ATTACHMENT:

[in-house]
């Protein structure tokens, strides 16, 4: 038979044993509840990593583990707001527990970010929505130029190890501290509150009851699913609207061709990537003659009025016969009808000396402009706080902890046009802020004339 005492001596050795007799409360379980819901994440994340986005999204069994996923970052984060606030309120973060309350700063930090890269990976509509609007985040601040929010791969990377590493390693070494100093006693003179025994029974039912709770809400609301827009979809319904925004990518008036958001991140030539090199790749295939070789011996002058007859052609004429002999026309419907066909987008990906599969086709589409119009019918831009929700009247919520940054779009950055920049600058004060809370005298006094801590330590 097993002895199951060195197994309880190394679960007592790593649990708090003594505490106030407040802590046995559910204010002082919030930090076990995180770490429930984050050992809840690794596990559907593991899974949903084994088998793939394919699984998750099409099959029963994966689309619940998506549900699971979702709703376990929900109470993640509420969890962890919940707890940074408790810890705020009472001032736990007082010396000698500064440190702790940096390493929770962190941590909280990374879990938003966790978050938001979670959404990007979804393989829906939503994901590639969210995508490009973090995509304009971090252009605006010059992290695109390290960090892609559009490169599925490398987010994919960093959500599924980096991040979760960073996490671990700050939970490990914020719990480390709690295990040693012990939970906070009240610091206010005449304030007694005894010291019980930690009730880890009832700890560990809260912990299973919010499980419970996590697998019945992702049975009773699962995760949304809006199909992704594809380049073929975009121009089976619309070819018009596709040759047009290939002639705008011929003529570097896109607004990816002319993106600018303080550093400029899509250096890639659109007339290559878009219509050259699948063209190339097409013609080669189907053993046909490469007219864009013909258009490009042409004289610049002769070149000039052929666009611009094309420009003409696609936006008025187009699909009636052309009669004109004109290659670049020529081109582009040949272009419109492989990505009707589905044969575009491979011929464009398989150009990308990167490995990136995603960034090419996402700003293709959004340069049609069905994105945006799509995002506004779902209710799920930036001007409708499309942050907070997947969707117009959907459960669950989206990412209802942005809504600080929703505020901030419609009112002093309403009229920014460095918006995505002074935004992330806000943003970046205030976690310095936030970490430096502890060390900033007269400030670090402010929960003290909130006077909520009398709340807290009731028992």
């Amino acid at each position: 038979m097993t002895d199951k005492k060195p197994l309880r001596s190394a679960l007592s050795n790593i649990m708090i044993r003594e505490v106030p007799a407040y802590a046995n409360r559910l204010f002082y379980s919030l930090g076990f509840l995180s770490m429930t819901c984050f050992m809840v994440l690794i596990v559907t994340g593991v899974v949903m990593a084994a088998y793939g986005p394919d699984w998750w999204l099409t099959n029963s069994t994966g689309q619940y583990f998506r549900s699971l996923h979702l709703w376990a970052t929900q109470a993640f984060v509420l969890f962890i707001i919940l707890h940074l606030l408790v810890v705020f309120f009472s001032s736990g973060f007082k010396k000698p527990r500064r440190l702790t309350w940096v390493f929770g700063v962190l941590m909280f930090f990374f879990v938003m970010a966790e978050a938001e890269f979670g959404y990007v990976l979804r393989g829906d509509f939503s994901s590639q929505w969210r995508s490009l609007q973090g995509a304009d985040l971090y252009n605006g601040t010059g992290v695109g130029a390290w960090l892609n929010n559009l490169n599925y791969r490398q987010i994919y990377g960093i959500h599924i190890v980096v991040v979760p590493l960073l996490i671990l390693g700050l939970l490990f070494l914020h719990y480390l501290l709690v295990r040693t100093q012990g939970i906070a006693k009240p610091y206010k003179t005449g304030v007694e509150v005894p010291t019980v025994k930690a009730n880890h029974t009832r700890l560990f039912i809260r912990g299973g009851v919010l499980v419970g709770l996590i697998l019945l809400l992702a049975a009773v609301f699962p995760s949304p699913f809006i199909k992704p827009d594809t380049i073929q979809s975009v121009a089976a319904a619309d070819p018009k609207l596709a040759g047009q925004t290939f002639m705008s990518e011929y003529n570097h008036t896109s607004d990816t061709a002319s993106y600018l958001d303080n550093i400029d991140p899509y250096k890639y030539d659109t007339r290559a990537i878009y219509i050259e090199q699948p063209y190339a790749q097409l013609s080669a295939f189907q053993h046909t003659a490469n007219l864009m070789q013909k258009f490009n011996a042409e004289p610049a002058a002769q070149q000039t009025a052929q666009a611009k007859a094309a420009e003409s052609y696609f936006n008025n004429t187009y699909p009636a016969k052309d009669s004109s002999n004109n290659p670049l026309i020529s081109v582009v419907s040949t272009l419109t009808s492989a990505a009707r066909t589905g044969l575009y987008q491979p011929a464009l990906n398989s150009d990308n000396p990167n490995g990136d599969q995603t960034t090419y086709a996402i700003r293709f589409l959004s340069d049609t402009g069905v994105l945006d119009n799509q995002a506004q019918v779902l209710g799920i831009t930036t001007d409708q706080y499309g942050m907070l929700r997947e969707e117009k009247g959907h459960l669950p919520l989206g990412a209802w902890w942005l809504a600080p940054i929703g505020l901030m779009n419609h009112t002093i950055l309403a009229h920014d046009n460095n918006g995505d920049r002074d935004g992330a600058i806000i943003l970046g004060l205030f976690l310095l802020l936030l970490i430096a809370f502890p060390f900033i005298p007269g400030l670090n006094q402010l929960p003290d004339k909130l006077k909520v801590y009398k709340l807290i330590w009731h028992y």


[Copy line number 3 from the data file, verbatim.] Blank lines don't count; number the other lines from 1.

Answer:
């Amino acid at each position: 038979m097993t002895d199951k005492k060195p197994l309880r001596s190394a679960l007592s050795n790593i649990m708090i044993r003594e505490v106030p007799a407040y802590a046995n409360r559910l204010f002082y379980s919030l930090g076990f509840l995180s770490m429930t819901c984050f050992m809840v994440l690794i596990v559907t994340g593991v899974v949903m990593a084994a088998y793939g986005p394919d699984w998750w999204l099409t099959n029963s069994t994966g689309q619940y583990f998506r549900s699971l996923h979702l709703w376990a970052t929900q109470a993640f984060v509420l969890f962890i707001i919940l707890h940074l606030l408790v810890v705020f309120f009472s001032s736990g973060f007082k010396k000698p527990r500064r440190l702790t309350w940096v390493f929770g700063v962190l941590m909280f930090f990374f879990v938003m970010a966790e978050a938001e890269f979670g959404y990007v990976l979804r393989g829906d509509f939503s994901s590639q929505w969210r995508s490009l609007q973090g995509a304009d985040l971090y252009n605006g601040t010059g992290v695109g130029a390290w960090l892609n929010n559009l490169n599925y791969r490398q987010i994919y990377g960093i959500h599924i190890v980096v991040v979760p590493l960073l996490i671990l390693g700050l939970l490990f070494l914020h719990y480390l501290l709690v295990r040693t100093q012990g939970i906070a006693k009240p610091y206010k003179t005449g304030v007694e509150v005894p010291t019980v025994k930690a009730n880890h029974t009832r700890l560990f039912i809260r912990g299973g009851v919010l499980v419970g709770l996590i697998l019945l809400l992702a049975a009773v609301f699962p995760s949304p699913f809006i199909k992704p827009d594809t380049i073929q979809s975009v121009a089976a319904a619309d070819p018009k609207l596709a040759g047009q925004t290939f002639m705008s990518e011929y003529n570097h008036t896109s607004d990816t061709a002319s993106y600018l958001d303080n550093i400029d991140p899509y250096k890639y030539d659109t007339r290559a990537i878009y219509i050259e090199q699948p063209y190339a790749q097409l013609s080669a295939f189907q053993h046909t003659a490469n007219l864009m070789q013909k258009f490009n011996a042409e004289p610049a002058a002769q070149q000039t009025a052929q666009a611009k007859a094309a420009e003409s052609y696609f936006n008025n004429t187009y699909p009636a016969k052309d009669s004109s002999n004109n290659p670049l026309i020529s081109v582009v419907s040949t272009l419109t009808s492989a990505a009707r066909t589905g044969l575009y987008q491979p011929a464009l990906n398989s150009d990308n000396p990167n490995g990136d599969q995603t960034t090419y086709a996402i700003r293709f589409l959004s340069d049609t402009g069905v994105l945006d119009n799509q995002a506004q019918v779902l209710g799920i831009t930036t001007d409708q706080y499309g942050m907070l929700r997947e969707e117009k009247g959907h459960l669950p919520l989206g990412a209802w902890w942005l809504a600080p940054i929703g505020l901030m779009n419609h009112t002093i950055l309403a009229h920014d046009n460095n918006g995505d920049r002074d935004g992330a600058i806000i943003l970046g004060l205030f976690l310095l802020l936030l970490i430096a809370f502890p060390f900033i005298p007269g400030l670090n006094q402010l929960p003290d004339k909130l006077k909520v801590y009398k709340l807290i330590w009731h028992y």